Hanging over everything Miami does is their proximity to the luxury tax threshold. Will owner Mickey Arison greenlight more forays into the tax for a team that doesn’t look particularly close to competing for the Eastern Conference Finals, much less the second round? They’ve avoided the tax since LeBron James left to rejoin the Cleveland Cavaliers in 2014, so there are no repeater tax issues pending and dipping their toes into the tax this year and next wouldn’t necessarily be the end of the world since Whiteside and Tyler Johnson will be free agents in 2020, but it’s still cash out of Arison’s pockets to pay a significant amount of money for a middling team. Miami begins the summer $3.8 million from the tax and $8.8 million from the apron, which doesn’t give them much wiggle room to bring back their own free agents and make an addition.

Riley has but one key free agent with whom to negotiate: Wayne Ellington. Ellington enjoyed the best year of his career in 2017-18 with the Heat but will be 31 early next season and represents another pitfall into which Riley may fall if he re-signs the team’s best outside shooter to a long-term deal. Miami has Early Bird rights on Ellington, allowing them to give him up to four years and $49.2 million, but something shorter and cheaper is probably in the cards for him. Dwyane Wade is also a free agent after returning to Miami for the remainder of the 2017-18 season but at this point isn’t worth a ton more than a small part of the mid-level exception. The Heat will have to dip into an exception to bring him back since they only hold his Non-Bird rights.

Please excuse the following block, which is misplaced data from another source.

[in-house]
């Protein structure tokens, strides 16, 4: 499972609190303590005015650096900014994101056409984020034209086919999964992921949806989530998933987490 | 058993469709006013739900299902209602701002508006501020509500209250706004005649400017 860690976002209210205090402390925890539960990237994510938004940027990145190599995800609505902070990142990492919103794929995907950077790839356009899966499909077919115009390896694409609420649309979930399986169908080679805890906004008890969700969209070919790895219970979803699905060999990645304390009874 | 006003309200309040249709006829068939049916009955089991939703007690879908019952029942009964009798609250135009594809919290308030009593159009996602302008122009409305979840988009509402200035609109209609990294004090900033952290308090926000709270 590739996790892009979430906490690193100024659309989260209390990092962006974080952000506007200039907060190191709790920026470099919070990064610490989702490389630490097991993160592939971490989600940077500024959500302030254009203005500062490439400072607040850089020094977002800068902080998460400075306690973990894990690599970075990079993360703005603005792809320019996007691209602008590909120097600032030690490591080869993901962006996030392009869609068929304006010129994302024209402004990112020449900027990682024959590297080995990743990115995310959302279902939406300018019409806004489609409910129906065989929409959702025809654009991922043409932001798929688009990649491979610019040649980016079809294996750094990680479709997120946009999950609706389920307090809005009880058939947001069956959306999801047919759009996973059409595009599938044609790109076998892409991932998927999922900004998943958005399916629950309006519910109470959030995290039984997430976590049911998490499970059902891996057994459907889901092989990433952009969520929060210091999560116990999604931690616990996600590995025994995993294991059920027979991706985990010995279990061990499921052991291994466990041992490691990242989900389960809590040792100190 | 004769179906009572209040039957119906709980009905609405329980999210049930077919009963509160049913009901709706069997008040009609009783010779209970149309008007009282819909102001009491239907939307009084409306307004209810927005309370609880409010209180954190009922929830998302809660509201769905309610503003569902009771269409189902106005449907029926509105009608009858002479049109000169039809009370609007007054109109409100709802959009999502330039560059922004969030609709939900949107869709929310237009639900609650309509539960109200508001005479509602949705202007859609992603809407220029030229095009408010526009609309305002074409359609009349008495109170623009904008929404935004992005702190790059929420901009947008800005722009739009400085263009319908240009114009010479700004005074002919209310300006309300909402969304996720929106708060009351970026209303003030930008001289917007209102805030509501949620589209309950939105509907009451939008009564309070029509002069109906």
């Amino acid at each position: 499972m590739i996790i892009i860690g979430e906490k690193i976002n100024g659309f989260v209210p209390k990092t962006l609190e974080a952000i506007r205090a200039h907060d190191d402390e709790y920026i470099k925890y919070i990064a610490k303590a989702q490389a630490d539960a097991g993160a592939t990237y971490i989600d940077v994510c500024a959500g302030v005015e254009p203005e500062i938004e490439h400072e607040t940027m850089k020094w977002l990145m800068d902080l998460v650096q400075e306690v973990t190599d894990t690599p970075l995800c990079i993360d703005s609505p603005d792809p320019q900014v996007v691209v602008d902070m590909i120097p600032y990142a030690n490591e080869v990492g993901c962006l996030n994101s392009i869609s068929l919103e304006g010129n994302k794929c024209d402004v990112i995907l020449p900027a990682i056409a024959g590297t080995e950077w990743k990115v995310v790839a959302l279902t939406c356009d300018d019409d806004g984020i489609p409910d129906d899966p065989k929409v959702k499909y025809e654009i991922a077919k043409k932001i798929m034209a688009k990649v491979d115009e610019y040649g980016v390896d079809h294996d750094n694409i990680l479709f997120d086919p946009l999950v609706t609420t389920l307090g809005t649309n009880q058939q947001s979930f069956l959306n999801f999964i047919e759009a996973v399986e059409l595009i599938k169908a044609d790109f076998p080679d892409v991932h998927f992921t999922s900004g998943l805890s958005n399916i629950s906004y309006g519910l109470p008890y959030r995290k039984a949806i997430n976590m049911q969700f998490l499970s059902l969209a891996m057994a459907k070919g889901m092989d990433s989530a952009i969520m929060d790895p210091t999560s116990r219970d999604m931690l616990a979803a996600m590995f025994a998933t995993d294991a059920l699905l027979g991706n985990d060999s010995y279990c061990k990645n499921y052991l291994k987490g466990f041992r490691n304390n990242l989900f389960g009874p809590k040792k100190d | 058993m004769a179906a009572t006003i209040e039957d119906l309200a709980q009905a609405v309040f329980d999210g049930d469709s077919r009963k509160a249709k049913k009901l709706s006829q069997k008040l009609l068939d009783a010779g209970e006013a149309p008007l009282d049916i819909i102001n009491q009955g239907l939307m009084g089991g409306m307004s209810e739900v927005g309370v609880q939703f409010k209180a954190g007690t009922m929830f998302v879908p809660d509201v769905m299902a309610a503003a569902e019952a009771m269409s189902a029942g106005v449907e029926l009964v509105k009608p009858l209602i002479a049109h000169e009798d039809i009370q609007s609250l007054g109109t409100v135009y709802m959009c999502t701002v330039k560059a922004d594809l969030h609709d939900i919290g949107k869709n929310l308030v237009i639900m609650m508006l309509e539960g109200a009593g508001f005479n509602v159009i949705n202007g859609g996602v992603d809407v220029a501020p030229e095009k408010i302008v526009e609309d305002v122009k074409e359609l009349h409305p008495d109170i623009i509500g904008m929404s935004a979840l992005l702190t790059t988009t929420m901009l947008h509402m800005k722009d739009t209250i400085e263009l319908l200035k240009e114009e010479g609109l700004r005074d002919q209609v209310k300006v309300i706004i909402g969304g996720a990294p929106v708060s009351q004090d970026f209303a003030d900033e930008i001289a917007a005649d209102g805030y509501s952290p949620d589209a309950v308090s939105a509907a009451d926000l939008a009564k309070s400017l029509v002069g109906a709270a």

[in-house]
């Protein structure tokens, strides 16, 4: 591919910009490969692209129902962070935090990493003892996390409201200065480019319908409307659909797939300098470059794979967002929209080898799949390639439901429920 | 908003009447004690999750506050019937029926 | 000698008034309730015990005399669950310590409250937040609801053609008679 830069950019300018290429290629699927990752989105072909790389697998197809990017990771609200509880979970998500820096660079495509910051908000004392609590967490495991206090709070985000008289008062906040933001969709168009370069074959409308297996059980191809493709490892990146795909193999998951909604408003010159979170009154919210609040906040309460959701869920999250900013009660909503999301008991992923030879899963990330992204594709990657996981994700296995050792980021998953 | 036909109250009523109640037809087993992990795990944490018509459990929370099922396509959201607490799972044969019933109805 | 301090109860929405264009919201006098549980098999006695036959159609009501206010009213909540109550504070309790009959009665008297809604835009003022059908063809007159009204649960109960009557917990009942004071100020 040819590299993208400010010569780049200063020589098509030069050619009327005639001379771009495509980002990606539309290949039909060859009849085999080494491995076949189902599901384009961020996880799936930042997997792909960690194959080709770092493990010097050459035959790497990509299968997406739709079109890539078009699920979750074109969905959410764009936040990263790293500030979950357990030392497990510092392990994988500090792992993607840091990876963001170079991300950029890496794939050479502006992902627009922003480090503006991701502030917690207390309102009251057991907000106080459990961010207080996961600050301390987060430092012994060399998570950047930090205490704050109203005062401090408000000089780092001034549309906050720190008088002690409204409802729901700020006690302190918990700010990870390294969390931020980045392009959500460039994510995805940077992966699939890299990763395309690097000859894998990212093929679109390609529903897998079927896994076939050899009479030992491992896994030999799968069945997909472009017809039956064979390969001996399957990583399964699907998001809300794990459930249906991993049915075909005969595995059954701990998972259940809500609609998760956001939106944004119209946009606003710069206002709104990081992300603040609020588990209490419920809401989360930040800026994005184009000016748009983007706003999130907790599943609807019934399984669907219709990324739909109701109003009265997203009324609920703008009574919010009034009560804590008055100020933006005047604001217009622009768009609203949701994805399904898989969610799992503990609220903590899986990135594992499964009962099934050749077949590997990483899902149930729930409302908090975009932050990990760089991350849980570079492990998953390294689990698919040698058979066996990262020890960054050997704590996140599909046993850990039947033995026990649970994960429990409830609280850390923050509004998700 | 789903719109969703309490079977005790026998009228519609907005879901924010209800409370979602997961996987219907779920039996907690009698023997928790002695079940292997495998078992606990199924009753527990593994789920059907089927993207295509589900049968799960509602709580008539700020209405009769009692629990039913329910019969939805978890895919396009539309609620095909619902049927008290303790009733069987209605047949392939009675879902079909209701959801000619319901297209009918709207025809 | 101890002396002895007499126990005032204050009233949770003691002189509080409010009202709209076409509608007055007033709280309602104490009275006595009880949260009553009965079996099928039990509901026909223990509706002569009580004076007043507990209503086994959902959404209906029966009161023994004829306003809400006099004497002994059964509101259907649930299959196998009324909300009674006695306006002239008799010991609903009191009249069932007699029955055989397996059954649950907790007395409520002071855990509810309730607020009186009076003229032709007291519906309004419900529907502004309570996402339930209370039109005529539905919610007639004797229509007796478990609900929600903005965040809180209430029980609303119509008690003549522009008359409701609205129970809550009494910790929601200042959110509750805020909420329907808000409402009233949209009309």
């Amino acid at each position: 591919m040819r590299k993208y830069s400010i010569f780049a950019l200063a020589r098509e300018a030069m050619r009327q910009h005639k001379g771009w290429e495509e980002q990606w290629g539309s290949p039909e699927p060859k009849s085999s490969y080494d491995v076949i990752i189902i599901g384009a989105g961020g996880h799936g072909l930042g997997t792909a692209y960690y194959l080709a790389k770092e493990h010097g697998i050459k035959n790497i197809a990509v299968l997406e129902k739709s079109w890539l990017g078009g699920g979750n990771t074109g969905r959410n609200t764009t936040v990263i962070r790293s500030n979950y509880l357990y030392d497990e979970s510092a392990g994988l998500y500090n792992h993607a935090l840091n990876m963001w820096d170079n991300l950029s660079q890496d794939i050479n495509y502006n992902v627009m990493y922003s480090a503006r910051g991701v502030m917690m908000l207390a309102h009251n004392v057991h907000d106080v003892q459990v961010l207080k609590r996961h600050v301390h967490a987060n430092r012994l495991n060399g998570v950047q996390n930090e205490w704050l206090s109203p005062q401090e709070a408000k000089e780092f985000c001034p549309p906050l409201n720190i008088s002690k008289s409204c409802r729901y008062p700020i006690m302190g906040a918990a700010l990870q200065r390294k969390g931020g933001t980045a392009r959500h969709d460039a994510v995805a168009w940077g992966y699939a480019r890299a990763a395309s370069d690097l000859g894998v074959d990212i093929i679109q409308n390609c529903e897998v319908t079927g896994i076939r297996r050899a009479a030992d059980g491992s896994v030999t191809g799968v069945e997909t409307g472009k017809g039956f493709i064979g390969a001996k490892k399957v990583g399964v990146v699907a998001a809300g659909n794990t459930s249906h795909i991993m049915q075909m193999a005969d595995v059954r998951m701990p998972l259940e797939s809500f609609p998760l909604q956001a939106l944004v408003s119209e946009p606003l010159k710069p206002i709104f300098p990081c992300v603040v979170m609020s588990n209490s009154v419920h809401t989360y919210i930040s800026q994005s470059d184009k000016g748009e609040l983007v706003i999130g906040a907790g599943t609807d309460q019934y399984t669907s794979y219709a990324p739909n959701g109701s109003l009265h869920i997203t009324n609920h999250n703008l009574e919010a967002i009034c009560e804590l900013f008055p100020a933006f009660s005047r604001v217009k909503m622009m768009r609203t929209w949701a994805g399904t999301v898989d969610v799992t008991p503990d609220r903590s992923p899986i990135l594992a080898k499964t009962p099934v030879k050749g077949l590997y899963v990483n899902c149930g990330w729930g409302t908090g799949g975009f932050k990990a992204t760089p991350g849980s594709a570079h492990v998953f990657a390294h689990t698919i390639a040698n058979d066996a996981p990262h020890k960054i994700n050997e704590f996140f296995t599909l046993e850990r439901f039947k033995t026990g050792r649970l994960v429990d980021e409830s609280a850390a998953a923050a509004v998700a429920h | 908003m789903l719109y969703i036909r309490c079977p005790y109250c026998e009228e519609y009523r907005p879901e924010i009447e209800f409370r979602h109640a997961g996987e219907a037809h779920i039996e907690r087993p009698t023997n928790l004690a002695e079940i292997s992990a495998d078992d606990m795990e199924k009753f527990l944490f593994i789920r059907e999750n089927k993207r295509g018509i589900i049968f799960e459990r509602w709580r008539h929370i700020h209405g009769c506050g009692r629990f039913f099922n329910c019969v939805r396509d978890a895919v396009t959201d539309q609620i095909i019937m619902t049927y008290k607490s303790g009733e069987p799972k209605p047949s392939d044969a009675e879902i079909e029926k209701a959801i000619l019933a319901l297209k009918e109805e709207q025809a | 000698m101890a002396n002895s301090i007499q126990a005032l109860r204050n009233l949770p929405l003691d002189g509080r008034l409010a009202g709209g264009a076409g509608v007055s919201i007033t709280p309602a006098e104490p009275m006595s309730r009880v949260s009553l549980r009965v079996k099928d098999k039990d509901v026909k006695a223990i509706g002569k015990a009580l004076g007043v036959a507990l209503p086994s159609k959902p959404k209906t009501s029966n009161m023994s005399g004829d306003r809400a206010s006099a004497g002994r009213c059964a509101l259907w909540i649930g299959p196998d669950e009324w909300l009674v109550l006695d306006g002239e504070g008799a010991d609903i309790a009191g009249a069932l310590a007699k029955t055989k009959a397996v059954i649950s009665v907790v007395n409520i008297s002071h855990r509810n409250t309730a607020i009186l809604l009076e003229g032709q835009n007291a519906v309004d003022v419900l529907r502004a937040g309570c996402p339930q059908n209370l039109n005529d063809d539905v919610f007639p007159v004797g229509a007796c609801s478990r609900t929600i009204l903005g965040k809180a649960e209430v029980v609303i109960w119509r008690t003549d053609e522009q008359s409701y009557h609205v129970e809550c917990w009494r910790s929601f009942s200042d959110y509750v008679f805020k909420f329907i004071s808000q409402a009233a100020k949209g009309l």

There’s plenty of speculation about the stars Riley could bring in to supplement his team full of role players, but it’s hard to see how a deal gets done unless a player absolutely forces his way to the Heat. Whatever the obstacles, it’s never wise to bet against Riley getting what he wants when it comes to superstars in this league, but even this task might be too tall for him. Names like Kawhi Leonard, DeMarcus Cousins, and DeMar DeRozan have been thrown out in fake trade and sign-and-trade scenarios for the Heat, all of whom would obviously change the trajectory of the franchise in a major way. However, if those players are looking to leave their current teams, there are plenty of other places they can go where they’ll fit much better and be in a contending situation. A far more plausible scenario may well be the one that awaits the Heat: stay mildly competitive for the next few years until their bad money comes off the books, then retool in free agency with a more open cap sheet. It’s not the sexy move and may not sit well with Riley, who is 73 and may be looking toward retirement at some point in the near future, but for the long-term health of the franchise, spending good money after bad to try to move up a spot or two in the standings isn’t the best thing for the Heat.